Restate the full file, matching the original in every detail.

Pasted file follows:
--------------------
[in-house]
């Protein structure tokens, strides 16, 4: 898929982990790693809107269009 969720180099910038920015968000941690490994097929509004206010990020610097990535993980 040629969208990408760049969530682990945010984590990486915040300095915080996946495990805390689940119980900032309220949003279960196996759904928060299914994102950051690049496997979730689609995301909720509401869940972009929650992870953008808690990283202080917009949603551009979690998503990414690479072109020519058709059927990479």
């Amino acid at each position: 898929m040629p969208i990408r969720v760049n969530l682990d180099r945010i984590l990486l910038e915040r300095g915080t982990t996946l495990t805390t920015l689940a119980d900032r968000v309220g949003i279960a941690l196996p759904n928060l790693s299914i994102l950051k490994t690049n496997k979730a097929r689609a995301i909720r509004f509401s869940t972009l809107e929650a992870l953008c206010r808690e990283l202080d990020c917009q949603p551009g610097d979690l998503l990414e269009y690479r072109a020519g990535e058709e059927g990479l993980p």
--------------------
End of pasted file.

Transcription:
[in-house]
């Protein structure tokens, strides 16, 4: 898929982990790693809107269009 969720180099910038920015968000941690490994097929509004206010990020610097990535993980 040629969208990408760049969530682990945010984590990486915040300095915080996946495990805390689940119980900032309220949003279960196996759904928060299914994102950051690049496997979730689609995301909720509401869940972009929650992870953008808690990283202080917009949603551009979690998503990414690479072109020519058709059927990479």
């Amino acid at each position: 898929m040629p969208i990408r969720v760049n969530l682990d180099r945010i984590l990486l910038e915040r300095g915080t982990t996946l495990t805390t920015l689940a119980d900032r968000v309220g949003i279960a941690l196996p759904n928060l790693s299914i994102l950051k490994t690049n496997k979730a097929r689609a995301i909720r509004f509401s869940t972009l809107e929650a992870l953008c206010r808690e990283l202080d990020c917009q949603p551009g610097d979690l998503l990414e269009y690479r072109a020519g990535e058709e059927g990479l993980p």